Urmila Matondkar the politician

Bollywood actress Urmila Matondkar is a one-woman entertainment industry in the living room if she warms up to you.

Published: 30th March 2019 01:33 PM  |   Last Updated: 30th March 2019 01:33 PM   |  A+A-

Bollywood actress Urmila Matondkar

Bollywood actress Urmila Matondkar (File Photo | PTI)


Whenever I think of Urmila Matondkar, I think of a lot of warm food and conversation. Urmila talks a lot. If you know her, you'd know what 'nineteen to the dozen' means. She is a one-woman entertainment industry in the living room if she warms up to you. Or else, she freezes you out of her life.

I can't say I am totally surprised by her move into politics. Urmila has always been an adventurous soul, and never afraid to speak her mind. At the same time, she can be killingly diplomatic when the need arises. In brief, the consummate politician. What I like the most in her personality is her firmness of resolve. She is well-informed about current affairs. And if she is half as enterprising in politics as she was in her choice of films (from "Kaun" to "Pinjar" to "Maine Gandhi Ko Nahin Mara") she would make a huge impact in politics.

ALSO READ: Congress' Urmila Matondkar to fight Lok Sabha polls from Mumbai North

Anupam Kher, who directed Urmila in his only directorial venture - "Om Jai Jagdish' - and also played her father in one of his finest films, "Maine Gandhi Ko Nahin Mara", talks fondly of Urmila's inner drive to excel at whatever she does. Half-measures don't work for Urmila. I've seen her fierce dedication at getting it right from the time she came in.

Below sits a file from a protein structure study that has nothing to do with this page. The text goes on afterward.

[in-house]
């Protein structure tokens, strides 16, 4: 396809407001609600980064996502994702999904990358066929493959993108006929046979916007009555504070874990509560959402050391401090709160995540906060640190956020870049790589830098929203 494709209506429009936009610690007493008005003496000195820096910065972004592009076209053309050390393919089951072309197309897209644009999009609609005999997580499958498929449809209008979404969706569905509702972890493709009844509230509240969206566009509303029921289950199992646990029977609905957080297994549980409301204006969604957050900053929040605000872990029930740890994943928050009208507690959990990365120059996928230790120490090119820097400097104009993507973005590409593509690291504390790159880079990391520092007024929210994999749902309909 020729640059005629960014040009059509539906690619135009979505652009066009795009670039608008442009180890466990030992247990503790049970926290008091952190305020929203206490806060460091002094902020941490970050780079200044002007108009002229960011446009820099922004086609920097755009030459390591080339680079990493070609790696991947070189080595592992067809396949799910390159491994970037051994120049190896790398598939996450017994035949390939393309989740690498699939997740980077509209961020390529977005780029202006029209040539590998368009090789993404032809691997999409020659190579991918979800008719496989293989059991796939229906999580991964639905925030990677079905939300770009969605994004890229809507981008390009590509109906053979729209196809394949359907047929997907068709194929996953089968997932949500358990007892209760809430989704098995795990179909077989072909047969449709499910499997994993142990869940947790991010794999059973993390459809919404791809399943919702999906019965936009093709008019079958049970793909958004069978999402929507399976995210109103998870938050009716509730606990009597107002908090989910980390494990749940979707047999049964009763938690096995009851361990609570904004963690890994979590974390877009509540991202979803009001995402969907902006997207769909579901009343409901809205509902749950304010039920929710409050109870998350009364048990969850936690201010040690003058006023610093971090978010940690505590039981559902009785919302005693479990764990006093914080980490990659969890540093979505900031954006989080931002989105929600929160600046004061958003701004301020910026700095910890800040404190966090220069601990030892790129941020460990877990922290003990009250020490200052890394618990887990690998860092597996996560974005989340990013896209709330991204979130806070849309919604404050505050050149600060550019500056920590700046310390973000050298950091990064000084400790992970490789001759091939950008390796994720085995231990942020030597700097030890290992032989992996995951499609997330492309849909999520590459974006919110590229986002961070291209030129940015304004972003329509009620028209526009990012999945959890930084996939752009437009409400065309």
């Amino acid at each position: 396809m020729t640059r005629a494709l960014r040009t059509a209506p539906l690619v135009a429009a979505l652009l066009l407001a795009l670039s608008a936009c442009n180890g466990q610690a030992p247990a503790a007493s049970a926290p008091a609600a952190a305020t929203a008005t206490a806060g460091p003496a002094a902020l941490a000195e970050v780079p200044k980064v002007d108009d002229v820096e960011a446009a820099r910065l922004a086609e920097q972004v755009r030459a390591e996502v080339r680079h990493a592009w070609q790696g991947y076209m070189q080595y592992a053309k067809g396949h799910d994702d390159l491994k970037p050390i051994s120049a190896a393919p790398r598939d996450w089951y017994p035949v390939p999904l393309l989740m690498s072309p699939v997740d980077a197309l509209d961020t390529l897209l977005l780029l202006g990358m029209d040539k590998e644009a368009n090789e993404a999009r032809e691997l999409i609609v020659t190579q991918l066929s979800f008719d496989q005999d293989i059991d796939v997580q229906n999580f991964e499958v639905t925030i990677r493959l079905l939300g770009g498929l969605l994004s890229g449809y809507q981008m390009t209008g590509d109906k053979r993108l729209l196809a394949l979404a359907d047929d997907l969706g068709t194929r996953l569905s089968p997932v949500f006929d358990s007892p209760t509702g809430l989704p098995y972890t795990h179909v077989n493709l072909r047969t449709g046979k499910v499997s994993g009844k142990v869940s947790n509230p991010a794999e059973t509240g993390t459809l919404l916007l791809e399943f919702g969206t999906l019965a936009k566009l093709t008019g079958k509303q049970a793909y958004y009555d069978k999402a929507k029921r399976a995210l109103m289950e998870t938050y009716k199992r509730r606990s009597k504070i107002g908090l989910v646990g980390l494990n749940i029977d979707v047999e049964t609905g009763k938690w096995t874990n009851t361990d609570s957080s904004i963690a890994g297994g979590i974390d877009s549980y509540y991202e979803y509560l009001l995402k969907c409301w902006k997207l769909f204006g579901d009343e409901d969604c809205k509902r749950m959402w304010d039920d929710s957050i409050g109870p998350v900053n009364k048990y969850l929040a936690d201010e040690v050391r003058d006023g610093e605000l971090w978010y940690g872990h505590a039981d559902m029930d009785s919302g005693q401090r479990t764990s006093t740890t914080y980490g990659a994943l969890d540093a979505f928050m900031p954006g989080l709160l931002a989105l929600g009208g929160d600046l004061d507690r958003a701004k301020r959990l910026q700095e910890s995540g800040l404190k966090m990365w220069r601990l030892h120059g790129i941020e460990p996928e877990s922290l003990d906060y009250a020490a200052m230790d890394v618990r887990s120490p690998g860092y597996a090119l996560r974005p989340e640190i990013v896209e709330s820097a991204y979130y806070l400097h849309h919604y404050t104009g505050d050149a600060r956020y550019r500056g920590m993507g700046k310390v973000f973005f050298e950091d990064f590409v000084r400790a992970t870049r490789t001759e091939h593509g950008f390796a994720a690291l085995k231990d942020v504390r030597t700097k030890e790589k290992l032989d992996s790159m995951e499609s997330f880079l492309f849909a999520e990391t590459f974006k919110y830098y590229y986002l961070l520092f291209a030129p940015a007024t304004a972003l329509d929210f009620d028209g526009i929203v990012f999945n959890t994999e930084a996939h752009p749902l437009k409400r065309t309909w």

Like Sridevi, Urmila's debut film as a leading lady in Hindi ("Aa Gale Lag Jaa") was a disaster. Like Sridevi, Urmila was re-launched and the rest is history. On September 8, 1995 at 12.05 noon, a star was born. It was like a war chant. The minute Urmila Matondkar screamed "Yaeee re, yaeee re, zor lagake nachee re" in her micro-mini Manish Malhotra outfit that left EVERYTHING to the imagination, she was a certifiable star.

I remember Ram Gopal Varma telling me Urmila's stardom had nothing to do with him. "When people say I made Urmila's career in 'Rangeela', I completely disagree. I am the same guy who earlier made 'Drohi' with Urmila. What happened to that? For any actor, success is a question of getting the right opportunity. Then everything falls into place. During 'Drohi', the choreographer didn't turn up for a song. So I asked Urmila if she would dance on her own and she agreed. And she did a great job. That's when I decided to make 'Rangeela' with Urmila."

Urmila's career shows her to be constantly making brave choices. She isn't afraid of taking risks. She may stumble and fall while taking the ragged route but she doesn't let the fear of failing and falling stop her from being adventurous.

Shabana Azmi, a dear friend to both Urmila and me, recalls her enthusiasm even as a child artiste in Shekhar Kapoor's "Masoom", describing Urmila as a born star.

Above all, Urmila is an entertainer. She can take centrestage effortlessly. Unlike Hema Malini, who had to coax herself out of her shyness to become a politician, Urmila is comfortable with crowds.

I remember her walking into the premiere of Kamal Haasan's "Abhay" many many years ago in Mumbai. The flashbulbs went berserk. Urmila posed preened pouted and then rushed towards me as the cameras continued to click, not the least self-conscious about greeting a friend while the photographers were clicking.

I knew some day she will captivate crowds on a far larger scale than the entertainment industry allows. The moment has come now.

(The views, thoughts, and opinions expressed in the article belong solely to film critic Subhash K Jha, and not necessarily to organization, committee or other group or individual.)

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